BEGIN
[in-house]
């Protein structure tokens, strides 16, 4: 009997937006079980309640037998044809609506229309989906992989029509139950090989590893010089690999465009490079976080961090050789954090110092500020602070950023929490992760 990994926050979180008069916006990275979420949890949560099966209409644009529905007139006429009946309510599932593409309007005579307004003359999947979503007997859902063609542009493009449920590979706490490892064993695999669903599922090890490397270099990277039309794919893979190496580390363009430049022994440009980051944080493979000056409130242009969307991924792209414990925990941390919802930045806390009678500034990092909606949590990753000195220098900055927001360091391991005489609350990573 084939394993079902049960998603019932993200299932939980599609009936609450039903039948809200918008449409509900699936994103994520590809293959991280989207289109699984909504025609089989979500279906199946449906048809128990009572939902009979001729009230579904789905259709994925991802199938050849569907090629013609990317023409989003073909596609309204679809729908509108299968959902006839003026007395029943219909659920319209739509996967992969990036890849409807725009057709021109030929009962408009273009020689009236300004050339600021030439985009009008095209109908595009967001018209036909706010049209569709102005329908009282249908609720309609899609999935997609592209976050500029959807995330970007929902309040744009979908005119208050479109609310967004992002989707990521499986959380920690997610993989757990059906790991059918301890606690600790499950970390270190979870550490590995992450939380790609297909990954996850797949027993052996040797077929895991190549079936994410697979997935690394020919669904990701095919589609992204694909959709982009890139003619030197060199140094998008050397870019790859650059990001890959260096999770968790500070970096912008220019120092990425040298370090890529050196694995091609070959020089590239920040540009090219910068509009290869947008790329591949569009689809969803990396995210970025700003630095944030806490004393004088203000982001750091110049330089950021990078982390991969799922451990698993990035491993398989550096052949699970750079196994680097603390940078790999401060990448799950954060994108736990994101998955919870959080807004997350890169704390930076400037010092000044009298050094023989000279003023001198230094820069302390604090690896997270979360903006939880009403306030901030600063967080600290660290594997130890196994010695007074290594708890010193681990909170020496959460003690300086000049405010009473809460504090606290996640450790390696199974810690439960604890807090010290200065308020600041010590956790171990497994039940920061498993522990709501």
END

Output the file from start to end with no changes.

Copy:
[in-house]
């Protein structure tokens, strides 16, 4: 009997937006079980309640037998044809609506229309989906992989029509139950090989590893010089690999465009490079976080961090050789954090110092500020602070950023929490992760 990994926050979180008069916006990275979420949890949560099966209409644009529905007139006429009946309510599932593409309007005579307004003359999947979503007997859902063609542009493009449920590979706490490892064993695999669903599922090890490397270099990277039309794919893979190496580390363009430049022994440009980051944080493979000056409130242009969307991924792209414990925990941390919802930045806390009678500034990092909606949590990753000195220098900055927001360091391991005489609350990573 084939394993079902049960998603019932993200299932939980599609009936609450039903039948809200918008449409509900699936994103994520590809293959991280989207289109699984909504025609089989979500279906199946449906048809128990009572939902009979001729009230579904789905259709994925991802199938050849569907090629013609990317023409989003073909596609309204679809729908509108299968959902006839003026007395029943219909659920319209739509996967992969990036890849409807725009057709021109030929009962408009273009020689009236300004050339600021030439985009009008095209109908595009967001018209036909706010049209569709102005329908009282249908609720309609899609999935997609592209976050500029959807995330970007929902309040744009979908005119208050479109609310967004992002989707990521499986959380920690997610993989757990059906790991059918301890606690600790499950970390270190979870550490590995992450939380790609297909990954996850797949027993052996040797077929895991190549079936994410697979997935690394020919669904990701095919589609992204694909959709982009890139003619030197060199140094998008050397870019790859650059990001890959260096999770968790500070970096912008220019120092990425040298370090890529050196694995091609070959020089590239920040540009090219910068509009290869947008790329591949569009689809969803990396995210970025700003630095944030806490004393004088203000982001750091110049330089950021990078982390991969799922451990698993990035491993398989550096052949699970750079196994680097603390940078790999401060990448799950954060994108736990994101998955919870959080807004997350890169704390930076400037010092000044009298050094023989000279003023001198230094820069302390604090690896997270979360903006939880009403306030901030600063967080600290660290594997130890196994010695007074290594708890010193681990909170020496959460003690300086000049405010009473809460504090606290996640450790390696199974810690439960604890807090010290200065308020600041010590956790171990497994039940920061498993522990709501």